*I beta read for this author. I received a free ARC of this book, but the decision to review and my opinions are my own.*
Blurb: In the misty Lancashire town of Ecclesburn, kids go missing. But no one talks about it. Everyone knows why, but they don’t talk about it. The grown ups smear garlic and holy water over their necks and wrists while walking the dog after dark, but they never say the V word.
And when one of the local pubs is taken over by a group of undead monsters, and a trio of vampire hunters is called to clear them out, a terrible series of events begins to play out, which will change the way Ecclesburnians live forever.
Unholy Water is a dark and bloodthirsty novel about desire in wild excess, about whether you should defy your circumstances or adapt to them, and about the kind of inflexible determination that can save or destroy those that matter most.
Another seasonally appropriate read, this time from the pen of an author more well-known for his superhero novels, the Schildmaids saga.
On the whole, despite the darker and more vampiric elements at play here, I think this still mainly falls into the fantasy bracket. I absolutely love the idea of Undertown (and the route there) and can see so much potential for future plots set there including, but not limited to, the one trailed in the twist near the end. Or one of the twists, as there are a few!
I wasn’t keen on the terrible trio of Rayne-Helsinger vampire slayers, or the neglectful-to-the-point-of-abusive adults surrounding poor Tilly Turnbull. However, I didn’t need to be keen on any of those characters, as that wasn’t the point of the novel. The story is strongly themed around desire and the corrupting effect of strong desires on different personalities, and these characters explore different aspects of this theme as the plot progresses.
Tilly is completely different. She is a triumph of the rational over the base, and the author’s Schildmaids roots shine through here with a strong and moral female character making tough decisions without support, experience or much in the way of wise advice. If anything, Unholy Water is definitely a superhero origins story when it comes to Tilly!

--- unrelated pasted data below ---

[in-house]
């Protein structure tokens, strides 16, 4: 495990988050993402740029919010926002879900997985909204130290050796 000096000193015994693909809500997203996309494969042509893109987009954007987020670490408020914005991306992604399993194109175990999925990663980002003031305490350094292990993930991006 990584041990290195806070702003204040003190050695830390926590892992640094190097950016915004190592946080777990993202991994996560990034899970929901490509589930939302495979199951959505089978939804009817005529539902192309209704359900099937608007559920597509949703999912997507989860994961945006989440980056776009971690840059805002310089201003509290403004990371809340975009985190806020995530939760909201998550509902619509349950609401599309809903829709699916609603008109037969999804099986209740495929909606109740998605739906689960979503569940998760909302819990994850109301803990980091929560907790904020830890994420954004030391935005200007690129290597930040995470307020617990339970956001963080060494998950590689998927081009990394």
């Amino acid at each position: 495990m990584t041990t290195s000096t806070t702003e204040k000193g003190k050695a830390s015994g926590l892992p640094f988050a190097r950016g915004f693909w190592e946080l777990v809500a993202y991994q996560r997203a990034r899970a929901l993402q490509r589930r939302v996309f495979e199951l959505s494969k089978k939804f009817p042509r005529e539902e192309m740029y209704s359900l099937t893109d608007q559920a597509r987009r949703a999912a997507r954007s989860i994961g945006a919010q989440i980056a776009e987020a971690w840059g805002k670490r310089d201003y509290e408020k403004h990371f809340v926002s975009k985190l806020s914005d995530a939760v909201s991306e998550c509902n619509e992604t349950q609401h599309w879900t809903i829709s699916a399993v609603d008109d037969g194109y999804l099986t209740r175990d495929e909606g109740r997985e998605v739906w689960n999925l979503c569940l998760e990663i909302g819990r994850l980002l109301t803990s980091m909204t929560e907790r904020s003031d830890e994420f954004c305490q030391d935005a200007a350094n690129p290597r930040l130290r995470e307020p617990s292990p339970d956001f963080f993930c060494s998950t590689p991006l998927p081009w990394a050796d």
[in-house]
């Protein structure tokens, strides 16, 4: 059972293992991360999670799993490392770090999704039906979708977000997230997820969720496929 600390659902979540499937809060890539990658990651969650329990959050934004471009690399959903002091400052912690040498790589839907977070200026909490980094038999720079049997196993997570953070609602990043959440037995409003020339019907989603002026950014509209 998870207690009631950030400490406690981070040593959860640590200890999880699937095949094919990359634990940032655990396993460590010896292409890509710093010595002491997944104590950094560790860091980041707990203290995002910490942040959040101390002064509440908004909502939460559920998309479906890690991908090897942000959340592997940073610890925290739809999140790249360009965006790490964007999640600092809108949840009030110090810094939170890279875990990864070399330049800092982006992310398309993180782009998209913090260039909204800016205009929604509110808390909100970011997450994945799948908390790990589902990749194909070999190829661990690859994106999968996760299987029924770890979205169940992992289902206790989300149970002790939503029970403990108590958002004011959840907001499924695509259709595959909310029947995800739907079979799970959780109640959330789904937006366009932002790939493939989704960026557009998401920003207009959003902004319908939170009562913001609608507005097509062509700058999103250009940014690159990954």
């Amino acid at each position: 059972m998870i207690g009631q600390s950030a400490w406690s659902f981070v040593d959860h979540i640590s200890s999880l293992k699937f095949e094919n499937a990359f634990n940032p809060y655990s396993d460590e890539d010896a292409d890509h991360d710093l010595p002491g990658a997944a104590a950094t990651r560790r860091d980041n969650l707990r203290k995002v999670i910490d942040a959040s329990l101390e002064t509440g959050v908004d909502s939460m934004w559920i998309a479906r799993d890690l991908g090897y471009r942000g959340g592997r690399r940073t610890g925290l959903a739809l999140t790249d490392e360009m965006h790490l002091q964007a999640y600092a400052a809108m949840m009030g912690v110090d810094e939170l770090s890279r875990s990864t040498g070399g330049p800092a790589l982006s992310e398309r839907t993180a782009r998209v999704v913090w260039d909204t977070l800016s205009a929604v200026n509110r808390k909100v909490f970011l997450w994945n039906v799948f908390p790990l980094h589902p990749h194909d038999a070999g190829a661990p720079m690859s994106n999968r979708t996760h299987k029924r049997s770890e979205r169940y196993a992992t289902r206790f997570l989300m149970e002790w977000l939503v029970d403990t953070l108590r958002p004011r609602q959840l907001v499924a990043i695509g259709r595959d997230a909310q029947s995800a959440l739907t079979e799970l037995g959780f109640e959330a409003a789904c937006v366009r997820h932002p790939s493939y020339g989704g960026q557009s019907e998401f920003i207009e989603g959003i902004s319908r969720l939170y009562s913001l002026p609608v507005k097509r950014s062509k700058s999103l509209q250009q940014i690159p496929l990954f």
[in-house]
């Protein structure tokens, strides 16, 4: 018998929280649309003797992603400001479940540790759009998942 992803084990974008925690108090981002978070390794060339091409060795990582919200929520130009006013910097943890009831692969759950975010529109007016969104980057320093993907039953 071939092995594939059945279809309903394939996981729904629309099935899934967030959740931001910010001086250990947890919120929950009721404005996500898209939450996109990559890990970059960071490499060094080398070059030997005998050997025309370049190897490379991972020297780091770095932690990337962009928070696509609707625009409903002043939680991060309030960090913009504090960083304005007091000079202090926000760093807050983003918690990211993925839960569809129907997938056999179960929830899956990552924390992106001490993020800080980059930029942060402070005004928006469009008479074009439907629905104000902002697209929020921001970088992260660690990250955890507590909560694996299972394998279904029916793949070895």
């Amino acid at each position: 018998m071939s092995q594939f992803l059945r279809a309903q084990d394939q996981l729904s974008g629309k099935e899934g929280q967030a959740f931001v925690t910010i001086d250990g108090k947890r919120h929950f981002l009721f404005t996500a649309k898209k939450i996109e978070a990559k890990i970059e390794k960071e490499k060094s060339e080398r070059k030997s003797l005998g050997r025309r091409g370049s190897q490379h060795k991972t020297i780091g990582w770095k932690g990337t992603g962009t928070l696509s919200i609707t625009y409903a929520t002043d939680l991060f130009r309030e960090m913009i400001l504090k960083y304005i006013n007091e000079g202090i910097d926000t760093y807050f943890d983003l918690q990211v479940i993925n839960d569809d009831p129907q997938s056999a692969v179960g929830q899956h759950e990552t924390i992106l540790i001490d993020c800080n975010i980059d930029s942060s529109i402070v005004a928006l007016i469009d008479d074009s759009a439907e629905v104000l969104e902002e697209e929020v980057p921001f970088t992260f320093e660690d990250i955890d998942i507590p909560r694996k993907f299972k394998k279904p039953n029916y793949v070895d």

As usual with Jonathan McKinney’s writing, the dialogue is natural, believable and entertainingly bantery, with plenty of pop culture references thrown out for the eagle-eyed reader to enjoy. The plot is exciting: I actually had no idea how it would end or which characters would survive (not many… it is a Halloween novel after all!).
More creepy than the bloody violence was the exposure of the darker side of human nature, via our willingness to ignore facts that don’t suit our selfish agendas. This played out repeatedly in individuals but was best exemplified by the town as a whole; a place where people can deny the existence of the supernatural whilst smearing themselves in garlic and religious iconic-ry as a matter of routine. I don’t think it will be easy to forget the ‘playground agreement’, mentioned as almost an aside, or the low-key death of a particular minor character.
Despite the (teen)age of most of the main characters, I would say that this is more of an adult novel due to the sex, violence and language. If you’re looking for a dark adventure this Halloween and enjoy a cross between The Exorcist and Buffy the Vampire Slayer then Jonathan McKinney has you covered.
The unclothed, lifeless body of Sara Bradshaw lay on the floor, between the vampires and herself. She’d had her blood drained, from multiple places, marked by sore puncture wounds.
The vampires themselves were awake.
With rapid reflexes, each of them twisted it’s head towards Juliet.
Ten dark and yet shining eyes, all on her.
The nearest of them lowered it’s head into it’s neck a little, like a cat on the prowl, ready to pounce. Two others, behind it, snarled like angry hounds. All five of them, however, began to move forward, toward Juliet.
The young vampire hunter smiled at her prey, and started stepping backward, turning into a run, as the creatures dutifully, predictably began to pour out of the function room, to chase her.
– Jonathan McKinney, Unholy Water